The centaur housed on the first floor of the John C. Hodges Main Library has stepped out of its glass display and entered two publications, where it was cited as a source.
Officially named the “Centaur Excavations at Volos,” the display obtained recognition in an article titled “The Unicorn, the Mermaid, and the Centaur” in Zoogoer, the magazine of the Friends of the National Zoo in Washington, D.C. The centaur was also cited in a catalogue essay by Loren M. Danforth for the “Cryptozoology: Out of Time, Place, Scale” exhibition held last fall at Bates College Museum of Art in Maine and the H&R Block Space in Kansas City, Mo.
The centaur, a half-man, half-horse creature, has been displayed in the library’s Jack E. Reese Galleria for 13 years. In a screen on the showcase’s back, the centaur is described as “one of three centaur burials discovered in 1980 by the Archaeological Society of Argos Orestiko, eight kilometers northeast of Volos, Greece.” It is set up in the strictly academic fashion that one would expect of a museum piece. However, the question remains, taunting its onlookers from the plaque on the case’s front: “Do you believe in centaurs?”
Alison McGowan, a freshman in English, said she learned — while at orientation — how the centaur came to the university.
“I believe they told us about the art professors who brought it in during orientation,” she said.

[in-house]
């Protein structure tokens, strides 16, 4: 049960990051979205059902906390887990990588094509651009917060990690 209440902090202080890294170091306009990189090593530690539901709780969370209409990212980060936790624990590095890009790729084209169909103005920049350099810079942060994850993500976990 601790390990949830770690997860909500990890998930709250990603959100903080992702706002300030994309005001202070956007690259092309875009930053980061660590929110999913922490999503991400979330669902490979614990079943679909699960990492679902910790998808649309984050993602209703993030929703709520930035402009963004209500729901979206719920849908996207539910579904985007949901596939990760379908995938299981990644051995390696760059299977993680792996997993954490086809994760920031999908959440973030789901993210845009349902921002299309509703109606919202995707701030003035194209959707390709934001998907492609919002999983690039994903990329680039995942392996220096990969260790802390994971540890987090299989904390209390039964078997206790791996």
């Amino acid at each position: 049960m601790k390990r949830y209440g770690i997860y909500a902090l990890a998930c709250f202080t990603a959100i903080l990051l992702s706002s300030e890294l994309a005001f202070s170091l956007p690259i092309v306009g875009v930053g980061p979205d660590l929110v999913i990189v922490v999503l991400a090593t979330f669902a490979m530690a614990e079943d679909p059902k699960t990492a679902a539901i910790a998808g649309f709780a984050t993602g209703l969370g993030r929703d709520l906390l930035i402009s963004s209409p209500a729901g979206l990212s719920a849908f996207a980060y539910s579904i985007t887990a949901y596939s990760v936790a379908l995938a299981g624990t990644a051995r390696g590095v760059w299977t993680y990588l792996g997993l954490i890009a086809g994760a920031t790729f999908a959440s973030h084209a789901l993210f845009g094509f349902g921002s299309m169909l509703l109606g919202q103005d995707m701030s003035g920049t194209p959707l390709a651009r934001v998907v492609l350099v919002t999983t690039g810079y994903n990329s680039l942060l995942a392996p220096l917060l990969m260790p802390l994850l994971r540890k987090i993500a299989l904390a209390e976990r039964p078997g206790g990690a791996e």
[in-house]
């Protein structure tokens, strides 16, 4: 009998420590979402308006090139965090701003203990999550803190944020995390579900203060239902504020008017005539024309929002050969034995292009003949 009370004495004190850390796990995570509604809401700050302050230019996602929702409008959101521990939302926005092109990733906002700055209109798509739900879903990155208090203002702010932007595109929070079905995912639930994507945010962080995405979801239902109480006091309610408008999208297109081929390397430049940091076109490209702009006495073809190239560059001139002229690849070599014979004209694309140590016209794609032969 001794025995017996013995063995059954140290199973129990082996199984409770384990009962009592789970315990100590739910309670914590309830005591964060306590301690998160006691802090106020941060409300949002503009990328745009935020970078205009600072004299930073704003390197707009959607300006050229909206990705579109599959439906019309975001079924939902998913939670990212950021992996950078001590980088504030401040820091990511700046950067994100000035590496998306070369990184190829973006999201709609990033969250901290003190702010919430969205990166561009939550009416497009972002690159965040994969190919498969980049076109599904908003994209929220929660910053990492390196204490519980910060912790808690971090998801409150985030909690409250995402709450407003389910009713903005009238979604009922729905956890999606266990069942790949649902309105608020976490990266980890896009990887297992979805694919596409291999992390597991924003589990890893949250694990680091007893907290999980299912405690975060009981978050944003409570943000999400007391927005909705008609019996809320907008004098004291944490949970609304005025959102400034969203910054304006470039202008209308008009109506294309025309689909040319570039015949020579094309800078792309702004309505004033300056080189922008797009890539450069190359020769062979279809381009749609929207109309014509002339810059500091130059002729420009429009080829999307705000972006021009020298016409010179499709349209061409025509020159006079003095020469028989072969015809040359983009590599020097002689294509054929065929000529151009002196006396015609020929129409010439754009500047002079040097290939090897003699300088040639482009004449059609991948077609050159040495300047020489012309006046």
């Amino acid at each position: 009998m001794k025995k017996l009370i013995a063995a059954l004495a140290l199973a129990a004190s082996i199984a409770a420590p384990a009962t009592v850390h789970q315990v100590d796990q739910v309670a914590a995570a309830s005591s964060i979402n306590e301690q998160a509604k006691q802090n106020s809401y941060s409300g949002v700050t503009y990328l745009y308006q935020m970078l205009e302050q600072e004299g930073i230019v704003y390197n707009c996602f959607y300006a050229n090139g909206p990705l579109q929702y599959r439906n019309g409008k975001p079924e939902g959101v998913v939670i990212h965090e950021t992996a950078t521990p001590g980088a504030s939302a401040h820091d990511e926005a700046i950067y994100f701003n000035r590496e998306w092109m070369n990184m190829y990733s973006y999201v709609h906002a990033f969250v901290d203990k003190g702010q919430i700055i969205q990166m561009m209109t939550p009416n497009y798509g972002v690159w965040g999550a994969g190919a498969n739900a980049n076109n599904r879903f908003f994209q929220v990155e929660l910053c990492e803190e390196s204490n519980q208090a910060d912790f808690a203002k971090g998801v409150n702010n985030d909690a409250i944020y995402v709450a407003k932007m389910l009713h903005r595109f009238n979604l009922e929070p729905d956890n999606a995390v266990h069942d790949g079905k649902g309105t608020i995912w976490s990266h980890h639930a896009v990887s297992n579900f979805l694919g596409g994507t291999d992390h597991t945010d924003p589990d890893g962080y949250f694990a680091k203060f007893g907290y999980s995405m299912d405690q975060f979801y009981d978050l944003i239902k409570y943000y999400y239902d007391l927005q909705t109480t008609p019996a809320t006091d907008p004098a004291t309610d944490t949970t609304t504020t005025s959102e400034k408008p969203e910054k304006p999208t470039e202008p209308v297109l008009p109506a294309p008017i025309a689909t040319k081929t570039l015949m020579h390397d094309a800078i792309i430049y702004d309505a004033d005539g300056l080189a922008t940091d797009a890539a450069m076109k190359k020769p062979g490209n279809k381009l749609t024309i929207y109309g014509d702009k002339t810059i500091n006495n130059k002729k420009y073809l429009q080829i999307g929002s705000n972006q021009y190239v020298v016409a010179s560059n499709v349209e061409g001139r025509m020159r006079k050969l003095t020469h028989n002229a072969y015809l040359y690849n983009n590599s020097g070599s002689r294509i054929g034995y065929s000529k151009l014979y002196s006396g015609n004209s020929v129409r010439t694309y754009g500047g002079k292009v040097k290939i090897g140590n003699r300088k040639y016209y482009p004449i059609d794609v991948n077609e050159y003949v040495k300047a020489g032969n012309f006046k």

Most students are unaware that it is a work of archaeological fiction.
Veronica Harris, an undecided sophomore, said whether fictional or not, the work looks real.
“I think it could be real. If it’s not real, whoever made it did a great job because it looks authentic,” Harris said.
Even though the creature remains a work of art, the Zoogoer describes it as “one of the most amazing mythological hoaxes.”
It was first assembled in the 1980s by Williams Willers, a biology professor at the University of Wisconsin. He combined the bones of a Shetland pony with a human skeleton and stained them with tea to make them appear aged. After exhibiting the artwork, Willers placed it in a barn for storage.
In 1992, Neil Greenberg of the University of Tennessee’s Department of Zoology and Beauvais Lyons, a UT art professor, began campaigning to raise funds to purchase the centaur and display it at the university. The exhibit finally secured its spot at UT in 1994.
One may ask why two professors would want to trick students in such a manner. The answer is a lesson in skepticism.
“Many students are conditioned to believe the word of authorities, whether they be academic, political, scientific or religious,” Lyons said.
In Zoogoer, Greenberg said science is not always as factual as it often seems: “I want my students skeptical. Science is not a pile of facts and bones but acts of critical inquiry, driven by imagination and reined in by logic.”